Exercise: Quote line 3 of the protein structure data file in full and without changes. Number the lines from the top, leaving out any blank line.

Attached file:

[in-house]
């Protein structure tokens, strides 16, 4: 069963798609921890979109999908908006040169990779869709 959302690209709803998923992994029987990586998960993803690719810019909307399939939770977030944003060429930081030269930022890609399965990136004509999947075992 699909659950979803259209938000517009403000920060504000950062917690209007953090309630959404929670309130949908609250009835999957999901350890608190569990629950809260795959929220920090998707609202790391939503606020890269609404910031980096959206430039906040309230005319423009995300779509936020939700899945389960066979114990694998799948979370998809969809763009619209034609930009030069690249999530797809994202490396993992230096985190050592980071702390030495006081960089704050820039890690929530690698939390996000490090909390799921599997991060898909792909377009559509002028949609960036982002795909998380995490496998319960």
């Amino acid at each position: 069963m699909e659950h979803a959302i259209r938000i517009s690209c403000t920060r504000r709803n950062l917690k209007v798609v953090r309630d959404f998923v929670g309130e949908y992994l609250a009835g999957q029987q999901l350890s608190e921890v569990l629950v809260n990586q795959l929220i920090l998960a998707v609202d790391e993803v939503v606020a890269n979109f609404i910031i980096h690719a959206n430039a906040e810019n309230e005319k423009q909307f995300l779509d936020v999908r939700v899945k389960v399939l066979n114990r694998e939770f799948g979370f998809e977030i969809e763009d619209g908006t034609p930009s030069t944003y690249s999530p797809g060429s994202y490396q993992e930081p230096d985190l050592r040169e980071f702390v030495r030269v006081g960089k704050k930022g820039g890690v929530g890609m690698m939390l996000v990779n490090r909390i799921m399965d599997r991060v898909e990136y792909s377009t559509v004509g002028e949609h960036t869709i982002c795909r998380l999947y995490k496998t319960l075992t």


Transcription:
């Amino acid at each position: 069963m699909e659950h979803a959302i259209r938000i517009s690209c403000t920060r504000r709803n950062l917690k209007v798609v953090r309630d959404f998923v929670g309130e949908y992994l609250a009835g999957q029987q999901l350890s608190e921890v569990l629950v809260n990586q795959l929220i920090l998960a998707v609202d790391e993803v939503v606020a890269n979109f609404i910031i980096h690719a959206n430039a906040e810019n309230e005319k423009q909307f995300l779509d936020v999908r939700v899945k389960v399939l066979n114990r694998e939770f799948g979370f998809e977030i969809e763009d619209g908006t034609p930009s030069t944003y690249s999530p797809g060429s994202y490396q993992e930081p230096d985190l050592r040169e980071f702390v030495r030269v006081g960089k704050k930022g820039g890690v929530g890609m690698m939390l996000v990779n490090r909390i799921m399965d599997r991060v898909e990136y792909s377009t559509v004509g002028e949609h960036t869709i982002c795909r998380l999947y995490k496998t319960l075992t």